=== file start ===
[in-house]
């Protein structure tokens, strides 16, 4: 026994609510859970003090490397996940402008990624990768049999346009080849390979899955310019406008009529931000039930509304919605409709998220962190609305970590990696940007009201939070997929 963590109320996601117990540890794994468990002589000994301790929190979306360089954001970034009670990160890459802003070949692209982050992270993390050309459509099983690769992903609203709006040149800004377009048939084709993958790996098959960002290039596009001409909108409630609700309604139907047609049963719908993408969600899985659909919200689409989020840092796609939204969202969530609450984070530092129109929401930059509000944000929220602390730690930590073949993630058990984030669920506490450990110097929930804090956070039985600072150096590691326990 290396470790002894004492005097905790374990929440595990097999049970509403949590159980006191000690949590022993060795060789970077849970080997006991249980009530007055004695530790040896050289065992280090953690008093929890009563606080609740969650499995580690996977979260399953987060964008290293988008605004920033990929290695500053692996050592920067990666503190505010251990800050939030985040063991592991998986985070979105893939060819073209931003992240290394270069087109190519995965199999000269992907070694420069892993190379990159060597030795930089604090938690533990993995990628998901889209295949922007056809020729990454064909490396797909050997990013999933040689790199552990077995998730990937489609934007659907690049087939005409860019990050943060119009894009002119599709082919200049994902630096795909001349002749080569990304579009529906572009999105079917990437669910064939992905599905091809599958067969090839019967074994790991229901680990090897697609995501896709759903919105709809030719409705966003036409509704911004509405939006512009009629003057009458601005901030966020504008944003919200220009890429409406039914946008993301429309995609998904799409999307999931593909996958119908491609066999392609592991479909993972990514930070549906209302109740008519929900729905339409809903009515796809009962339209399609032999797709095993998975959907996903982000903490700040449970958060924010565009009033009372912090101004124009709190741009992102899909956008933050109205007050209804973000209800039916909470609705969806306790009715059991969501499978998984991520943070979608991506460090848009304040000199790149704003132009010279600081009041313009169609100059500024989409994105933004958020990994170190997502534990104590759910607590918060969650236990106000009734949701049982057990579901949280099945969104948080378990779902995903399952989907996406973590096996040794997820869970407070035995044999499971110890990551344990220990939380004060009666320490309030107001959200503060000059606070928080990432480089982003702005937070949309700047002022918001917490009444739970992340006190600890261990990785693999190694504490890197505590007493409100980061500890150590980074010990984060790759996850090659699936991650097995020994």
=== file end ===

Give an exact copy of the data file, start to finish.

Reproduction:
[in-house]
């Protein structure tokens, strides 16, 4: 026994609510859970003090490397996940402008990624990768049999346009080849390979899955310019406008009529931000039930509304919605409709998220962190609305970590990696940007009201939070997929 963590109320996601117990540890794994468990002589000994301790929190979306360089954001970034009670990160890459802003070949692209982050992270993390050309459509099983690769992903609203709006040149800004377009048939084709993958790996098959960002290039596009001409909108409630609700309604139907047609049963719908993408969600899985659909919200689409989020840092796609939204969202969530609450984070530092129109929401930059509000944000929220602390730690930590073949993630058990984030669920506490450990110097929930804090956070039985600072150096590691326990 290396470790002894004492005097905790374990929440595990097999049970509403949590159980006191000690949590022993060795060789970077849970080997006991249980009530007055004695530790040896050289065992280090953690008093929890009563606080609740969650499995580690996977979260399953987060964008290293988008605004920033990929290695500053692996050592920067990666503190505010251990800050939030985040063991592991998986985070979105893939060819073209931003992240290394270069087109190519995965199999000269992907070694420069892993190379990159060597030795930089604090938690533990993995990628998901889209295949922007056809020729990454064909490396797909050997990013999933040689790199552990077995998730990937489609934007659907690049087939005409860019990050943060119009894009002119599709082919200049994902630096795909001349002749080569990304579009529906572009999105079917990437669910064939992905599905091809599958067969090839019967074994790991229901680990090897697609995501896709759903919105709809030719409705966003036409509704911004509405939006512009009629003057009458601005901030966020504008944003919200220009890429409406039914946008993301429309995609998904799409999307999931593909996958119908491609066999392609592991479909993972990514930070549906209302109740008519929900729905339409809903009515796809009962339209399609032999797709095993998975959907996903982000903490700040449970958060924010565009009033009372912090101004124009709190741009992102899909956008933050109205007050209804973000209800039916909470609705969806306790009715059991969501499978998984991520943070979608991506460090848009304040000199790149704003132009010279600081009041313009169609100059500024989409994105933004958020990994170190997502534990104590759910607590918060969650236990106000009734949701049982057990579901949280099945969104948080378990779902995903399952989907996406973590096996040794997820869970407070035995044999499971110890990551344990220990939380004060009666320490309030107001959200503060000059606070928080990432480089982003702005937070949309700047002022918001917490009444739970992340006190600890261990990785693999190694504490890197505590007493409100980061500890150590980074010990984060790759996850090659699936991650097995020994």